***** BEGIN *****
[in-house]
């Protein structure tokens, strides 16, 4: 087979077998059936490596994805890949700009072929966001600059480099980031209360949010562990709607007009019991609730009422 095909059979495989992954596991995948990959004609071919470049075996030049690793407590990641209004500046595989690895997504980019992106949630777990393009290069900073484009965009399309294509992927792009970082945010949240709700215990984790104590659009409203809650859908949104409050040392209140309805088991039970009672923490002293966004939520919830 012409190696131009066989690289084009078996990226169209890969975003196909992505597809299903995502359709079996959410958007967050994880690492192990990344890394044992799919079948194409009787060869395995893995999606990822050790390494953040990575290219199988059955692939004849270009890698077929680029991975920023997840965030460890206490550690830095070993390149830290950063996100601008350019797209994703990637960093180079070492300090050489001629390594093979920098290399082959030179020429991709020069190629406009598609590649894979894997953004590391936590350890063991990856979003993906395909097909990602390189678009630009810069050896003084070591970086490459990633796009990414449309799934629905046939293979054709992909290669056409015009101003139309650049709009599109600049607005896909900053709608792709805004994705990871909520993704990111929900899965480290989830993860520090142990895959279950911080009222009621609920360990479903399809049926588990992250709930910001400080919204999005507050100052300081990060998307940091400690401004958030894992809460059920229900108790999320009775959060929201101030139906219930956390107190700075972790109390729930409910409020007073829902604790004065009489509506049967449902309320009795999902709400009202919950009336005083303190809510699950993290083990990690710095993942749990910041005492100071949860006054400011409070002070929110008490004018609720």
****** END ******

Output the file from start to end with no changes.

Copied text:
[in-house]
């Protein structure tokens, strides 16, 4: 087979077998059936490596994805890949700009072929966001600059480099980031209360949010562990709607007009019991609730009422 095909059979495989992954596991995948990959004609071919470049075996030049690793407590990641209004500046595989690895997504980019992106949630777990393009290069900073484009965009399309294509992927792009970082945010949240709700215990984790104590659009409203809650859908949104409050040392209140309805088991039970009672923490002293966004939520919830 012409190696131009066989690289084009078996990226169209890969975003196909992505597809299903995502359709079996959410958007967050994880690492192990990344890394044992799919079948194409009787060869395995893995999606990822050790390494953040990575290219199988059955692939004849270009890698077929680029991975920023997840965030460890206490550690830095070993390149830290950063996100601008350019797209994703990637960093180079070492300090050489001629390594093979920098290399082959030179020429991709020069190629406009598609590649894979894997953004590391936590350890063991990856979003993906395909097909990602390189678009630009810069050896003084070591970086490459990633796009990414449309799934629905046939293979054709992909290669056409015009101003139309650049709009599109600049607005896909900053709608792709805004994705990871909520993704990111929900899965480290989830993860520090142990895959279950911080009222009621609920360990479903399809049926588990992250709930910001400080919204999005507050100052300081990060998307940091400690401004958030894992809460059920229900108790999320009775959060929201101030139906219930956390107190700075972790109390729930409910409020007073829902604790004065009489509506049967449902309320009795999902709400009202919950009336005083303190809510699950993290083990990690710095993942749990910041005492100071949860006054400011409070002070929110008490004018609720």